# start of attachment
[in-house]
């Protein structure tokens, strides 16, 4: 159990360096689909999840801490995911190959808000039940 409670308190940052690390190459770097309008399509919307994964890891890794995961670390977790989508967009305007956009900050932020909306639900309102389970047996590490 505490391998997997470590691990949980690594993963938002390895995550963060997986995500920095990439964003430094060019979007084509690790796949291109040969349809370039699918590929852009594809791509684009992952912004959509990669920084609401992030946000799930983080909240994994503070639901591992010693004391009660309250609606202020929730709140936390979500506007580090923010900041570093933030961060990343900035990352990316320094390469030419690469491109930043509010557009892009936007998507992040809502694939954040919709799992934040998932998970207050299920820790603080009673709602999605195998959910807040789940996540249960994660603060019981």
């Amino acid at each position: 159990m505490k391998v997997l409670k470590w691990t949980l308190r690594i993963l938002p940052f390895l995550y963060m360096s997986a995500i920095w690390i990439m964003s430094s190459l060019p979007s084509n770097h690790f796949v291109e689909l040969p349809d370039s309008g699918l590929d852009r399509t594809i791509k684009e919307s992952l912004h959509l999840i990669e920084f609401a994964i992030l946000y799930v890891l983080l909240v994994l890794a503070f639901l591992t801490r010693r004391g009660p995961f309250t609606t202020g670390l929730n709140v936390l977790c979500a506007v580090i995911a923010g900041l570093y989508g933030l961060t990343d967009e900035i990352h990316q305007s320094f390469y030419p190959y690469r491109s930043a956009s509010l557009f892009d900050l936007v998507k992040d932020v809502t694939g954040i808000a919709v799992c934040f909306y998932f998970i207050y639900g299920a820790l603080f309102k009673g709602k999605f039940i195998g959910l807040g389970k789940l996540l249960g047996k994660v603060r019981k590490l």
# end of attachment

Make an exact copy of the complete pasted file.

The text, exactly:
[in-house]
């Protein structure tokens, strides 16, 4: 159990360096689909999840801490995911190959808000039940 409670308190940052690390190459770097309008399509919307994964890891890794995961670390977790989508967009305007956009900050932020909306639900309102389970047996590490 505490391998997997470590691990949980690594993963938002390895995550963060997986995500920095990439964003430094060019979007084509690790796949291109040969349809370039699918590929852009594809791509684009992952912004959509990669920084609401992030946000799930983080909240994994503070639901591992010693004391009660309250609606202020929730709140936390979500506007580090923010900041570093933030961060990343900035990352990316320094390469030419690469491109930043509010557009892009936007998507992040809502694939954040919709799992934040998932998970207050299920820790603080009673709602999605195998959910807040789940996540249960994660603060019981």
């Amino acid at each position: 159990m505490k391998v997997l409670k470590w691990t949980l308190r690594i993963l938002p940052f390895l995550y963060m360096s997986a995500i920095w690390i990439m964003s430094s190459l060019p979007s084509n770097h690790f796949v291109e689909l040969p349809d370039s309008g699918l590929d852009r399509t594809i791509k684009e919307s992952l912004h959509l999840i990669e920084f609401a994964i992030l946000y799930v890891l983080l909240v994994l890794a503070f639901l591992t801490r010693r004391g009660p995961f309250t609606t202020g670390l929730n709140v936390l977790c979500a506007v580090i995911a923010g900041l570093y989508g933030l961060t990343d967009e900035i990352h990316q305007s320094f390469y030419p190959y690469r491109s930043a956009s509010l557009f892009d900050l936007v998507k992040d932020v809502t694939g954040i808000a919709v799992c934040f909306y998932f998970i207050y639900g299920a820790l603080f309102k009673g709602k999605f039940i195998g959910l807040g389970k789940l996540l249960g047996k994660v603060r019981k590490l």